Pride and Prejudice


Symbols and Themes

Pride—Nearly every character in the novel is touched by pride, each in his or her own way. Elizabeth is the main character and the one most critical of proud people. What she does not realize until halfway through the novel is that she herself is deeply tainted by pride and must work to overcome this fault. She scorns everyone who does not meet her standards of decency. In this way, Mr. Darcy is her perfect counterpart, for he treats people the exact same way. While Elizabeth is disgusted by his treatment of others, he is charmed by her liveliness of spirit and acts as the instrument of her self-awareness.

Other characters, like Lady Catherine and Mr. Collins, are proud and insensible. They must be suffered, as Charlotte suffers them. Mary Bennet, Mrs. Bennet, and others fall into this category. Mary Bennet’s pride, for example, is demonstrated in her pedantic style of speaking and in her way of distinguishing herself (since she is not pretty) by means of vocabulary and piano playing—neither of which is very charming, however, since both are performed out of pride rather than out of humility.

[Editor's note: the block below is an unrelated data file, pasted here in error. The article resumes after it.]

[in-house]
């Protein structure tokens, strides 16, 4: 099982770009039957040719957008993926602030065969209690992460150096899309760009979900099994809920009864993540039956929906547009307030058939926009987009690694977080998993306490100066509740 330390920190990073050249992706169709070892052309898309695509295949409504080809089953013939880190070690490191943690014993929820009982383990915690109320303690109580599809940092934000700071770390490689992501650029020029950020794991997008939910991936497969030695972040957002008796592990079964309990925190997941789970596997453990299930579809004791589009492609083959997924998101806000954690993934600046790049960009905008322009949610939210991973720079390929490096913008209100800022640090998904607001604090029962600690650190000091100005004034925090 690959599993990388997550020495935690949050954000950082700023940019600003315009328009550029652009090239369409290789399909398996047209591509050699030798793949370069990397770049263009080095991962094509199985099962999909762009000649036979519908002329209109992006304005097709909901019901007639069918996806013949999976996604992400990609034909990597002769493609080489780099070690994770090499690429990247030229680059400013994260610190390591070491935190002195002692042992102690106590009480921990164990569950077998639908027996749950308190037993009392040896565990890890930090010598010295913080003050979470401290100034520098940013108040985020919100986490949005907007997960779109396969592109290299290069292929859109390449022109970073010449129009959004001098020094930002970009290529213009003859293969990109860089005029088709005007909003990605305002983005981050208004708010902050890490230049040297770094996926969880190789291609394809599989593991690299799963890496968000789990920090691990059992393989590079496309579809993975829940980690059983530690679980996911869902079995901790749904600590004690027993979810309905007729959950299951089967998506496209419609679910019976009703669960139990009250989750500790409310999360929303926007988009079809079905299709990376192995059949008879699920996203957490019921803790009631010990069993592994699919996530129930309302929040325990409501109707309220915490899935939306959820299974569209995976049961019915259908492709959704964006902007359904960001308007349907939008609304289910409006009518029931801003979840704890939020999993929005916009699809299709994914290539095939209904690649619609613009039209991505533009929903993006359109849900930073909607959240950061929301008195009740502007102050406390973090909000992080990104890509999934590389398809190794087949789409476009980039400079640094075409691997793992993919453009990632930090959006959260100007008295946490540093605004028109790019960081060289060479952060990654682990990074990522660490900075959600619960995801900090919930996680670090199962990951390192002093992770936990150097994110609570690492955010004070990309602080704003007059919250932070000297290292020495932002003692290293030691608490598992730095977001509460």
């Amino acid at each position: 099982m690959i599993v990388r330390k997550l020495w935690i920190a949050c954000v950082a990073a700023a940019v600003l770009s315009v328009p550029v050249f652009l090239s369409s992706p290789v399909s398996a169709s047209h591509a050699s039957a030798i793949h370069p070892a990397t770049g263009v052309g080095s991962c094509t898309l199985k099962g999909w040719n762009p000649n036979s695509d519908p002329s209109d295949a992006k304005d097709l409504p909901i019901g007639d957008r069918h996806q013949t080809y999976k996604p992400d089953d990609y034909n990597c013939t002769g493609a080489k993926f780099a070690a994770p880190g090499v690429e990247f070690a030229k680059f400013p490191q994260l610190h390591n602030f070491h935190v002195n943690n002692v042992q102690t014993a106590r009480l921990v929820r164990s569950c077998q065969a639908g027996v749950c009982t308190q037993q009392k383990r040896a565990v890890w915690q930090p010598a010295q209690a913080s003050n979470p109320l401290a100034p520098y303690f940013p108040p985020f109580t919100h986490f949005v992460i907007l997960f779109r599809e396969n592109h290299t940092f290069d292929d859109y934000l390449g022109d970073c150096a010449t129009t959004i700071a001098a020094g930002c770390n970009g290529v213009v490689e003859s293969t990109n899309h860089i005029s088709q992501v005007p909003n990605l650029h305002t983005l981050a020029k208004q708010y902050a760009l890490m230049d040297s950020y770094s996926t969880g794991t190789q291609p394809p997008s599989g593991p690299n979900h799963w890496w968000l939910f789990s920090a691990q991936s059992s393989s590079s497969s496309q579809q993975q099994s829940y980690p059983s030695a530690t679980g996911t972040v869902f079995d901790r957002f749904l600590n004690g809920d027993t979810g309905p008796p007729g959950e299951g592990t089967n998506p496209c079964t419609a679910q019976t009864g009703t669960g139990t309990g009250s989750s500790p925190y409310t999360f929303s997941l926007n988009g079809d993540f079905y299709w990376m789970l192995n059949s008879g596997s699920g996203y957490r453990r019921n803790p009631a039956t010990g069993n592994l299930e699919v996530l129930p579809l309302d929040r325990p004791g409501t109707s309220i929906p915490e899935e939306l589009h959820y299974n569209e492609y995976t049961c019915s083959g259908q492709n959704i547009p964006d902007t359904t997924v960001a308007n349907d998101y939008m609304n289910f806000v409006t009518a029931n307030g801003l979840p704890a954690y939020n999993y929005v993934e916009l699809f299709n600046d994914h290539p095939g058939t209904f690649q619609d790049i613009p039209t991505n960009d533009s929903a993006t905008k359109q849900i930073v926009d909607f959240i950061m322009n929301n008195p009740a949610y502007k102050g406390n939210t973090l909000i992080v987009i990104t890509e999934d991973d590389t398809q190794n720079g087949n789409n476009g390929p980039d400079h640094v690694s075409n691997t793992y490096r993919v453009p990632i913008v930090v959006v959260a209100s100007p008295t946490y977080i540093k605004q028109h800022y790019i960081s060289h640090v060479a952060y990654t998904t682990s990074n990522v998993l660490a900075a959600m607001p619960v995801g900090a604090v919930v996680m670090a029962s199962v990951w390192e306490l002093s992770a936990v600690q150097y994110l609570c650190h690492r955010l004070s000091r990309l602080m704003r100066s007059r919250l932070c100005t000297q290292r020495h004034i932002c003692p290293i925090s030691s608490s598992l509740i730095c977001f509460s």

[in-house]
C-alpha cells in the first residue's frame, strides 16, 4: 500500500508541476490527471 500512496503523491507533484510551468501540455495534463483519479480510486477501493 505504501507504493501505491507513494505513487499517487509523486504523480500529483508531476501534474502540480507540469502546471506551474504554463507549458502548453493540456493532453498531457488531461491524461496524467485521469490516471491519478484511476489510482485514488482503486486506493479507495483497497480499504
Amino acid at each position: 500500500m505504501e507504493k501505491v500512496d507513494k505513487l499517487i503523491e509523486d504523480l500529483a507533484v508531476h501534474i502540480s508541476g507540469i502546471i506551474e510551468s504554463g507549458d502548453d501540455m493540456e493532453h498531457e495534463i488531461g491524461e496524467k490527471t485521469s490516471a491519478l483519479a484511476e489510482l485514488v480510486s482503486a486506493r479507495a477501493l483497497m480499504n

Still others are viciously proud, like Wickham. He is deceitfully proud, hiding his pride behind affability and smiles. He is out for his own interest and will spare no one in achieving his secret aims.

Others are proud in subtle ways. Jane, for example, who is the picture of humility and grace, is too reserved in her affection for Bingley (which may be understood as an excess of modesty based on pride), even though she is very much in love with him. Her unwillingness to show it causes Bingley to later doubt her love. Jane must learn to overcome her fear of making a display of her feelings.

Prejudice—Prejudice serves as an obstacle to be overcome in the novel and appears most consistently in the form of social/class discrimination. For example, one of the biggest obstacles to marriage is the fact that one of the persons is outside the other’s social class, meaning that he or she has been...

Sign up to continue reading Symbols and Themes >

Essays About Pride and Prejudice